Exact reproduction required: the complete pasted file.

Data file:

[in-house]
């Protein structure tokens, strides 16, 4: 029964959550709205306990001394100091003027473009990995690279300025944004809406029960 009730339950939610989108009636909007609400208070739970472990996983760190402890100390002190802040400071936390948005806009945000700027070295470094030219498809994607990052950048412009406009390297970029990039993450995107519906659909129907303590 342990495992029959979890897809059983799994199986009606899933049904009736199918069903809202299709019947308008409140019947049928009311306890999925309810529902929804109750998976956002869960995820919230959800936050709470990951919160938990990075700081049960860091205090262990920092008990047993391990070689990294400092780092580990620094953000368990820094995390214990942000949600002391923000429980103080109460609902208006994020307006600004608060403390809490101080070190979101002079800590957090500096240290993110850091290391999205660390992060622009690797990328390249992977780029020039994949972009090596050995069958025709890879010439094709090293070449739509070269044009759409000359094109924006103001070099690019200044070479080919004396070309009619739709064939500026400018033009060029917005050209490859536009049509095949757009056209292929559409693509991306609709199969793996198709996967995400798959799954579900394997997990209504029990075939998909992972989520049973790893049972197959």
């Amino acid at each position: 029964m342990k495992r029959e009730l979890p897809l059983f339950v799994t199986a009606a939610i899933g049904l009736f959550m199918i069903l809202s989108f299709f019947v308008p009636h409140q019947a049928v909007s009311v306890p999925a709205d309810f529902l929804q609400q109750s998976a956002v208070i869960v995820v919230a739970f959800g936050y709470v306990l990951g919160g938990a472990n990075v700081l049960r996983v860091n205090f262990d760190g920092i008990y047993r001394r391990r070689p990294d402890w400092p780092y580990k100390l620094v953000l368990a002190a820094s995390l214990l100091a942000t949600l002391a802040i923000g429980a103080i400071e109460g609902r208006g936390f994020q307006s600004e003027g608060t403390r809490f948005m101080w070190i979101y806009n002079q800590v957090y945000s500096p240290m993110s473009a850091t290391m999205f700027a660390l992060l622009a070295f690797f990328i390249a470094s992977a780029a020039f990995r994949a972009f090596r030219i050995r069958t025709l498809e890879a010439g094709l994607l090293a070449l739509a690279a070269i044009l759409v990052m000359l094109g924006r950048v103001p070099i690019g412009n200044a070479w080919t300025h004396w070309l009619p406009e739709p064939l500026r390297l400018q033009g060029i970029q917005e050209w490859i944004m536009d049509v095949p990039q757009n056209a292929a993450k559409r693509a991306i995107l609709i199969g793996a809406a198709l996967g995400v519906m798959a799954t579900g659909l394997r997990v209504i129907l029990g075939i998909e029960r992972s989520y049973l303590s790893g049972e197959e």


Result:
[in-house]
């Protein structure tokens, strides 16, 4: 029964959550709205306990001394100091003027473009990995690279300025944004809406029960 009730339950939610989108009636909007609400208070739970472990996983760190402890100390002190802040400071936390948005806009945000700027070295470094030219498809994607990052950048412009406009390297970029990039993450995107519906659909129907303590 342990495992029959979890897809059983799994199986009606899933049904009736199918069903809202299709019947308008409140019947049928009311306890999925309810529902929804109750998976956002869960995820919230959800936050709470990951919160938990990075700081049960860091205090262990920092008990047993391990070689990294400092780092580990620094953000368990820094995390214990942000949600002391923000429980103080109460609902208006994020307006600004608060403390809490101080070190979101002079800590957090500096240290993110850091290391999205660390992060622009690797990328390249992977780029020039994949972009090596050995069958025709890879010439094709090293070449739509070269044009759409000359094109924006103001070099690019200044070479080919004396070309009619739709064939500026400018033009060029917005050209490859536009049509095949757009056209292929559409693509991306609709199969793996198709996967995400798959799954579900394997997990209504029990075939998909992972989520049973790893049972197959």
């Amino acid at each position: 029964m342990k495992r029959e009730l979890p897809l059983f339950v799994t199986a009606a939610i899933g049904l009736f959550m199918i069903l809202s989108f299709f019947v308008p009636h409140q019947a049928v909007s009311v306890p999925a709205d309810f529902l929804q609400q109750s998976a956002v208070i869960v995820v919230a739970f959800g936050y709470v306990l990951g919160g938990a472990n990075v700081l049960r996983v860091n205090f262990d760190g920092i008990y047993r001394r391990r070689p990294d402890w400092p780092y580990k100390l620094v953000l368990a002190a820094s995390l214990l100091a942000t949600l002391a802040i923000g429980a103080i400071e109460g609902r208006g936390f994020q307006s600004e003027g608060t403390r809490f948005m101080w070190i979101y806009n002079q800590v957090y945000s500096p240290m993110s473009a850091t290391m999205f700027a660390l992060l622009a070295f690797f990328i390249a470094s992977a780029a020039f990995r994949a972009f090596r030219i050995r069958t025709l498809e890879a010439g094709l994607l090293a070449l739509a690279a070269i044009l759409v990052m000359l094109g924006r950048v103001p070099i690019g412009n200044a070479w080919t300025h004396w070309l009619p406009e739709p064939l500026r390297l400018q033009g060029i970029q917005e050209w490859i944004m536009d049509v095949p990039q757009n056209a292929a993450k559409r693509a991306i995107l609709i199969g793996a809406a198709l996967g995400v519906m798959a799954t579900g659909l394997r997990v209504i129907l029990g075939i998909e029960r992972s989520y049973l303590s790893g049972e197959e």